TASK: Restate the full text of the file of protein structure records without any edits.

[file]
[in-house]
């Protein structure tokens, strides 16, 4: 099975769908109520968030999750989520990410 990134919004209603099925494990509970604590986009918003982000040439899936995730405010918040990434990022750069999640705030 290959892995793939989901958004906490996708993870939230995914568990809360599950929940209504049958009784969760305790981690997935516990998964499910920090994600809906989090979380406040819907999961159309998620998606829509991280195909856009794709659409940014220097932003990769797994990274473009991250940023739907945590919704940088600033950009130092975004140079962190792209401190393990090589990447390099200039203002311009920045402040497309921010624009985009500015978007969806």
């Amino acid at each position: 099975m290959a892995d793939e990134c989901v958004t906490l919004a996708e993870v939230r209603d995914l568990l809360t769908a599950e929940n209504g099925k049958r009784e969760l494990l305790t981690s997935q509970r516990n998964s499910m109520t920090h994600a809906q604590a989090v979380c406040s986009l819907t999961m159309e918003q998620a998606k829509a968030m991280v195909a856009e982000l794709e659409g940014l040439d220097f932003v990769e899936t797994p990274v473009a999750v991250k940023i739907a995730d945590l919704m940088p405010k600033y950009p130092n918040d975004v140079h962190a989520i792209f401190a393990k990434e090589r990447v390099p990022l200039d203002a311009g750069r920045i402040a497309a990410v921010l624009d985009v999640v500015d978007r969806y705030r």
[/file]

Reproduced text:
[in-house]
């Protein structure tokens, strides 16, 4: 099975769908109520968030999750989520990410 990134919004209603099925494990509970604590986009918003982000040439899936995730405010918040990434990022750069999640705030 290959892995793939989901958004906490996708993870939230995914568990809360599950929940209504049958009784969760305790981690997935516990998964499910920090994600809906989090979380406040819907999961159309998620998606829509991280195909856009794709659409940014220097932003990769797994990274473009991250940023739907945590919704940088600033950009130092975004140079962190792209401190393990090589990447390099200039203002311009920045402040497309921010624009985009500015978007969806």
């Amino acid at each position: 099975m290959a892995d793939e990134c989901v958004t906490l919004a996708e993870v939230r209603d995914l568990l809360t769908a599950e929940n209504g099925k049958r009784e969760l494990l305790t981690s997935q509970r516990n998964s499910m109520t920090h994600a809906q604590a989090v979380c406040s986009l819907t999961m159309e918003q998620a998606k829509a968030m991280v195909a856009e982000l794709e659409g940014l040439d220097f932003v990769e899936t797994p990274v473009a999750v991250k940023i739907a995730d945590l919704m940088p405010k600033y950009p130092n918040d975004v140079h962190a989520i792209f401190a393990k990434e090589r990447v390099p990022l200039d203002a311009g750069r920045i402040a497309a990410v921010l624009d985009v999640v500015d978007r969806y705030r």